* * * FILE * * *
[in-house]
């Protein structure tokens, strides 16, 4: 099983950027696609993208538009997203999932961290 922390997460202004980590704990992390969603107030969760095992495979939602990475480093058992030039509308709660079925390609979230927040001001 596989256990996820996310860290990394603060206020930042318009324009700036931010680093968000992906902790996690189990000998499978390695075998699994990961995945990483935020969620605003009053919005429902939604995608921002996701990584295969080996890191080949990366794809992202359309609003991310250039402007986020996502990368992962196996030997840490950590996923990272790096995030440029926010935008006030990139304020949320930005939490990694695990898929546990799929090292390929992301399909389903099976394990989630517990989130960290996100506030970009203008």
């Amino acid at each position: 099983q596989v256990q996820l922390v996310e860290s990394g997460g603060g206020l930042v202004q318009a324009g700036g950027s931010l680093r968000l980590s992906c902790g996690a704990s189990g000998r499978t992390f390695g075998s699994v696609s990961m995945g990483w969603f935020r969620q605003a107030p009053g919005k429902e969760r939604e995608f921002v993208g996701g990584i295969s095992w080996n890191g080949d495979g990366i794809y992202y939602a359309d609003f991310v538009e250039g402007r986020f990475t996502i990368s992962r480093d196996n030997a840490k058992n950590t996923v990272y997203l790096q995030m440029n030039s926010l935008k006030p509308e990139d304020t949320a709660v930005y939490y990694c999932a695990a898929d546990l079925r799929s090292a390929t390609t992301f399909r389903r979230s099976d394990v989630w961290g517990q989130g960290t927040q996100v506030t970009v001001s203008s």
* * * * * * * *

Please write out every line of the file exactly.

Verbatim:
[in-house]
């Protein structure tokens, strides 16, 4: 099983950027696609993208538009997203999932961290 922390997460202004980590704990992390969603107030969760095992495979939602990475480093058992030039509308709660079925390609979230927040001001 596989256990996820996310860290990394603060206020930042318009324009700036931010680093968000992906902790996690189990000998499978390695075998699994990961995945990483935020969620605003009053919005429902939604995608921002996701990584295969080996890191080949990366794809992202359309609003991310250039402007986020996502990368992962196996030997840490950590996923990272790096995030440029926010935008006030990139304020949320930005939490990694695990898929546990799929090292390929992301399909389903099976394990989630517990989130960290996100506030970009203008």
């Amino acid at each position: 099983q596989v256990q996820l922390v996310e860290s990394g997460g603060g206020l930042v202004q318009a324009g700036g950027s931010l680093r968000l980590s992906c902790g996690a704990s189990g000998r499978t992390f390695g075998s699994v696609s990961m995945g990483w969603f935020r969620q605003a107030p009053g919005k429902e969760r939604e995608f921002v993208g996701g990584i295969s095992w080996n890191g080949d495979g990366i794809y992202y939602a359309d609003f991310v538009e250039g402007r986020f990475t996502i990368s992962r480093d196996n030997a840490k058992n950590t996923v990272y997203l790096q995030m440029n030039s926010l935008k006030p509308e990139d304020t949320a709660v930005y939490y990694c999932a695990a898929d546990l079925r799929s090292a390929t390609t992301f399909r389903r979230s099976d394990v989630w961290g517990q989130g960290t927040q996100v506030t970009v001001s203008s």